Posted: January 15th, 2023
The client is a 26-year-old woman of Korean descent who presents to her first appointment following a 21-day hospitalization for onset of acute mania. She was diagnosed with bipolar I disorder.
Upon arrival in your office, she is quite “busy,” playing with things on your desk and shifting from side to side in her chair. She informs you that “they said I was bipolar, I don’t believe that, do you? I just like to talk, and dance, and sing. Did I tell you that I liked to cook?”
She weights 110 lbs. and is 5’ 5”
Patient reports “fantastic” mood. Reports that she sleeps about 5 hours/night to which she adds “I hate sleep, it’s no fun.”
You reviewed her hospital records and find that she has been medically worked up by a physician who reported her to be in overall good health. Lab studies were all within normal limits. You find that the patient had genetic testing in the hospital (specifically GeneSight testing) as none of the medications that they were treating her with seemed to work.
Genetic testing reveals that she is positive for CYP2D6*10 allele.
Patient confesses that she stopped taking her lithium (which was prescribed in the hospital) since she was discharged two weeks ago.
MENTAL STATUS EXAM
The patient is alert, oriented to person, place, time, and event. She is dressed quite oddly- wearing what appears to be an evening gown to her appointment. Speech is rapid, pressured, tangential. Self-reported mood is euthymic. Affect broad. Patient denies visual or auditory hallucinations, no overt delusional or paranoid thought processes readily apparent. Judgment is grossly intact, but insight is clearly impaired. She is currently denying suicidal or homicidal ideation.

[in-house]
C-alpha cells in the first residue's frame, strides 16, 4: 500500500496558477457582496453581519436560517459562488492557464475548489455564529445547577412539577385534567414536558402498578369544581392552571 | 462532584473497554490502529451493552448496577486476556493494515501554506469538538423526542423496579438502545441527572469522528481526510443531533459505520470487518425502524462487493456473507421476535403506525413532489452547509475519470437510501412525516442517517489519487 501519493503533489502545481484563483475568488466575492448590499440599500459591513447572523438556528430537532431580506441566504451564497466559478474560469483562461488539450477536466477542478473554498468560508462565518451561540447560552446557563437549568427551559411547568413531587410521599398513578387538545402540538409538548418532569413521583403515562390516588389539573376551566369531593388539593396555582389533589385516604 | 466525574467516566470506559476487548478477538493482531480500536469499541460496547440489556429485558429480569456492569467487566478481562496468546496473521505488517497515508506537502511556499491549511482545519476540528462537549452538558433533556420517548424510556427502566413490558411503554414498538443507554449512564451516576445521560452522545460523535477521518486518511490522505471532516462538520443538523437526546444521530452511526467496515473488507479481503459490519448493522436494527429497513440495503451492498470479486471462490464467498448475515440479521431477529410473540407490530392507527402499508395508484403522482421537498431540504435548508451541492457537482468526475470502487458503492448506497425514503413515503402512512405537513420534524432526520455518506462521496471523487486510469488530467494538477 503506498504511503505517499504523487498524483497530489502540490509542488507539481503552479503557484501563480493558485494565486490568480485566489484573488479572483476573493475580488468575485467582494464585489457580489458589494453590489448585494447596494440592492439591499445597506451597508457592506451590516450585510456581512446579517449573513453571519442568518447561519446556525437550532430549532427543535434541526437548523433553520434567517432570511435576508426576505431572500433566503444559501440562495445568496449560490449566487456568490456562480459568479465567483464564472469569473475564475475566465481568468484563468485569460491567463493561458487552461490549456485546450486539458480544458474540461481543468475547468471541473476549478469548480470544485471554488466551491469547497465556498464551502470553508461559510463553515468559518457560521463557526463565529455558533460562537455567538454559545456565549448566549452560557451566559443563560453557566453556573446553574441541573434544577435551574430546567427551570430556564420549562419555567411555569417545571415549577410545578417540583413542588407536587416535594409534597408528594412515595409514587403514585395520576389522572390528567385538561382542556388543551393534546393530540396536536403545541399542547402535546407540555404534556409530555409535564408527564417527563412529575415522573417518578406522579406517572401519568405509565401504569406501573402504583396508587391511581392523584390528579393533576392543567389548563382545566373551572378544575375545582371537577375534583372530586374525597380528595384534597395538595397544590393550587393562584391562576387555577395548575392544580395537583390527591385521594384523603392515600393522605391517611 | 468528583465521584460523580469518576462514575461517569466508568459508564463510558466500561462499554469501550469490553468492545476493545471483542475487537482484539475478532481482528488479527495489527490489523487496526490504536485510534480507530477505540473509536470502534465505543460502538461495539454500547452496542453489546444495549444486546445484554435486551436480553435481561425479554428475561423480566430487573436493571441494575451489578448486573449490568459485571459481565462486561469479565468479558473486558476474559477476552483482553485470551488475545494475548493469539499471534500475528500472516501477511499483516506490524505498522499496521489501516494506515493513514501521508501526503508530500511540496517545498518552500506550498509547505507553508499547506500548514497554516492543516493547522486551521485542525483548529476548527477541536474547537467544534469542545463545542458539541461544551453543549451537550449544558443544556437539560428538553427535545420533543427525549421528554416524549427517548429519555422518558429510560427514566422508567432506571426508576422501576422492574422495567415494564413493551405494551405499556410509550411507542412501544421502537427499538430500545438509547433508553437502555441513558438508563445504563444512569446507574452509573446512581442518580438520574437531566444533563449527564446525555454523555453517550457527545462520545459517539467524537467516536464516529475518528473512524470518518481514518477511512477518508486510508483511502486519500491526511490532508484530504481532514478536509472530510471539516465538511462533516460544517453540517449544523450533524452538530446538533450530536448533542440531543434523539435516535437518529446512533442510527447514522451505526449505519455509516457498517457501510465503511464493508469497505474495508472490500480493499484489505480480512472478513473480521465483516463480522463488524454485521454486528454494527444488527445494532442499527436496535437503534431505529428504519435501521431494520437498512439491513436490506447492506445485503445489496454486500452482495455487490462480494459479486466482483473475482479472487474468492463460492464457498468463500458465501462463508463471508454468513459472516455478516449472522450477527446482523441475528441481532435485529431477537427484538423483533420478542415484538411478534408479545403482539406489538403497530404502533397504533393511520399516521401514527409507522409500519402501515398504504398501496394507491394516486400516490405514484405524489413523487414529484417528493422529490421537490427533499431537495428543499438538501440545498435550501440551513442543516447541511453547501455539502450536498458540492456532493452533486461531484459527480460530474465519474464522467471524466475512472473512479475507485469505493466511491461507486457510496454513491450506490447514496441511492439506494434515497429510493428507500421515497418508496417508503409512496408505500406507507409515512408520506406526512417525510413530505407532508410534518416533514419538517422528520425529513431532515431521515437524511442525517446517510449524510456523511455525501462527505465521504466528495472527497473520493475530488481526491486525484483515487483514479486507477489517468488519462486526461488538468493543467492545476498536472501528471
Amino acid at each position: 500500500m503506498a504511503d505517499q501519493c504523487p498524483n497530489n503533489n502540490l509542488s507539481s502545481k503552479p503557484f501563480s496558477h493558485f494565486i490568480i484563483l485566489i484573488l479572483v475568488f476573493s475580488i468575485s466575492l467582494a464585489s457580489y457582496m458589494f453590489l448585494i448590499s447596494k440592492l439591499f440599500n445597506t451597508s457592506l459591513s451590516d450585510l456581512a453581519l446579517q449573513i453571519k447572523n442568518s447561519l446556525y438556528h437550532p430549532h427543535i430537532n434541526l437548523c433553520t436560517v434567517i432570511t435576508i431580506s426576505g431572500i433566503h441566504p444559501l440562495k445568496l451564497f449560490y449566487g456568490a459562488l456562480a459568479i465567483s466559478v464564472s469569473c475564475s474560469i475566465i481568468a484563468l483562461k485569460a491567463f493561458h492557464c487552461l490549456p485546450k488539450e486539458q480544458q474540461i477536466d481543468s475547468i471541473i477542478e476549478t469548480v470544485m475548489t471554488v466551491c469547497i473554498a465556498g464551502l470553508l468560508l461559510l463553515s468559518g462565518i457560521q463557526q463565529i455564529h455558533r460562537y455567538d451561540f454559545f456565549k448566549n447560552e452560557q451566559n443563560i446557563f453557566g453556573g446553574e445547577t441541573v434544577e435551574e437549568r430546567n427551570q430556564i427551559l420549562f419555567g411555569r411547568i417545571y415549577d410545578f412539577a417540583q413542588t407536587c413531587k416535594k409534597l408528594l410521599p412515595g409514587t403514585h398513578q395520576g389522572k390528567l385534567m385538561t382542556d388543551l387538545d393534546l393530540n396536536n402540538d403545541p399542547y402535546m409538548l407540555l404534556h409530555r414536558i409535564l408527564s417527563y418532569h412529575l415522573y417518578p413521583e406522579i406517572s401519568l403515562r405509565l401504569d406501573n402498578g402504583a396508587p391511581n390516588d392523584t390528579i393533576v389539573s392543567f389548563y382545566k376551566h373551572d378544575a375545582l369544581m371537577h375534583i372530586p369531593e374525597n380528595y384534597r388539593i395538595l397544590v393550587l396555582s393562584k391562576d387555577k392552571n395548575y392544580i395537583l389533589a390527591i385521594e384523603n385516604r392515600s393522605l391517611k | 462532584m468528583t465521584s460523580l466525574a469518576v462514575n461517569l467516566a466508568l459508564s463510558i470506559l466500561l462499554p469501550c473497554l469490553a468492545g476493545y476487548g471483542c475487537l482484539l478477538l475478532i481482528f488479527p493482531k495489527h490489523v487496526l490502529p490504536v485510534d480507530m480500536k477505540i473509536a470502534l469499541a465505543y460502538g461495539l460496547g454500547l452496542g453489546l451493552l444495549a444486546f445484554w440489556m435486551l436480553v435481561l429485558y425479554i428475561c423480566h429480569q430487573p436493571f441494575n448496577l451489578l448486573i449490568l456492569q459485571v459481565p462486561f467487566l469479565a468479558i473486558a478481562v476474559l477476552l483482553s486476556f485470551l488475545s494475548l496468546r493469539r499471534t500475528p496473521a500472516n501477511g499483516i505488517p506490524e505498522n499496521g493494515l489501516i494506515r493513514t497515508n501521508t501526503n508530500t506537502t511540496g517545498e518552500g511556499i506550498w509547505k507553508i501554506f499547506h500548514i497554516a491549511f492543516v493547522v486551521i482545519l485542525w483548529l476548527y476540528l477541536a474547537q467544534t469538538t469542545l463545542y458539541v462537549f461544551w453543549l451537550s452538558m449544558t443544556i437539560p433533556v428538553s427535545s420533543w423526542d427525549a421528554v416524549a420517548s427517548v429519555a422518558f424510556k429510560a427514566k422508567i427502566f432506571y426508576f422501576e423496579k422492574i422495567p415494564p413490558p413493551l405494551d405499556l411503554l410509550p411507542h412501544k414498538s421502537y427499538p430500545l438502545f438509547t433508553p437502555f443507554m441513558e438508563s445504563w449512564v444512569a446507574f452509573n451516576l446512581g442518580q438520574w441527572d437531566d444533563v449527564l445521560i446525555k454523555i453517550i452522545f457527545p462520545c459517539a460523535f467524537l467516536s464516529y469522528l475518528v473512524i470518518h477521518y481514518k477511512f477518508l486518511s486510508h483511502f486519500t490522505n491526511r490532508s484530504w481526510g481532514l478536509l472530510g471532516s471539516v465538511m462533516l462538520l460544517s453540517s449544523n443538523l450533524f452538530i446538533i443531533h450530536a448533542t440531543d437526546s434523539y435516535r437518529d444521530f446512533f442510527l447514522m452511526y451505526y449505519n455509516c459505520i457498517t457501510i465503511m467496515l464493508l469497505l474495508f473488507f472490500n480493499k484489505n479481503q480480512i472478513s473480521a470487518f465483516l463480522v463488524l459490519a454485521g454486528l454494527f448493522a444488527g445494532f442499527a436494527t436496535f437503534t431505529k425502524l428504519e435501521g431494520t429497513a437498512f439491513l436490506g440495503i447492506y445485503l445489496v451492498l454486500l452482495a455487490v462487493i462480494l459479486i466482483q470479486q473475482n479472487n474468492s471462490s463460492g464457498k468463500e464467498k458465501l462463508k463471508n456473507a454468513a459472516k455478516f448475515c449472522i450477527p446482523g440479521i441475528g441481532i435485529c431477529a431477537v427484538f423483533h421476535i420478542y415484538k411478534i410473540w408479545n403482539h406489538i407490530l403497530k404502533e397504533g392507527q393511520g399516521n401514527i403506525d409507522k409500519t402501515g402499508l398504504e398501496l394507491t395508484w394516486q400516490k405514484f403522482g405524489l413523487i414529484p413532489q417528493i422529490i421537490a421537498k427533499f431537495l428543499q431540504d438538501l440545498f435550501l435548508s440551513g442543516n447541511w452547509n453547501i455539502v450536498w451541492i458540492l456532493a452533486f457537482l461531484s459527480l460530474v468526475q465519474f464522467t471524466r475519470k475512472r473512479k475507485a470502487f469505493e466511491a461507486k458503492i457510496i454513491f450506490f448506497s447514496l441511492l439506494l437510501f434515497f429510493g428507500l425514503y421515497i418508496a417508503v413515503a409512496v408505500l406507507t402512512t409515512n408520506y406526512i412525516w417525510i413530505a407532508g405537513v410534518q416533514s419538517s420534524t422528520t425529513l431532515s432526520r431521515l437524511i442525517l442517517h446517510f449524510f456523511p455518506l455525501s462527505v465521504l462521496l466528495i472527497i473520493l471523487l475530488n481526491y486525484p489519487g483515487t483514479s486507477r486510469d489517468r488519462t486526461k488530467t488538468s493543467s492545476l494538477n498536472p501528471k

The Young Mania Rating Scale (YMRS) score is 22
§ Chen, R., Wang, H., Shi, J., Shen, K., & Hu, P. (2015). Cytochrome P450 2D6 genotype affects the pharmacokinetics of controlled-release paroxetine in healthy Chinese subjects: comparison of traditional phenotype and activity score systems. European Journal of Clinical Pharmacology, 71(7), 835-841. doi:10.1007/s00228-015-1855-6
Decision Point One
Bipolar disorder is a unique disorder that causes shifts in mood and energy, which results in depression and mania for patients. Proper diagnosis of this disorder is often a challenge for two reasons: 1) patients often present as depressive or manic but may have both; and 2) many symptoms of bipolar disorder are similar to other disorders. Misdiagnosis is common, making it essential for you to have a deep understanding of the disorder’s pathophysiology. For this Assignment, as you examine the patient case study in this week’s Learning Resources, consider how you might assess and treat patients presenting with bipolar disorder.
Examine Case Study: An Asian American Woman. Diagnosis-Bipolar Disorder. You will be asked to make three decisions concerning the medication to prescribe to this patient. Be sure to consider factors that might impact the patient’s pharmacokinetic and pharmacodynamic processes.
At each decision point, you should evaluate all options before selecting your decision and moving throughout the exercise. Before you make your decision, make sure that you have researched each option and that you evaluate the decision that you will select. Be sure to research each option using the primary literature.
Introduction to the case (1 page)
Decision #1 (1 page)
Decision #2 (1 page)
Decision #3 (1 page)
Conclusion (1 page)
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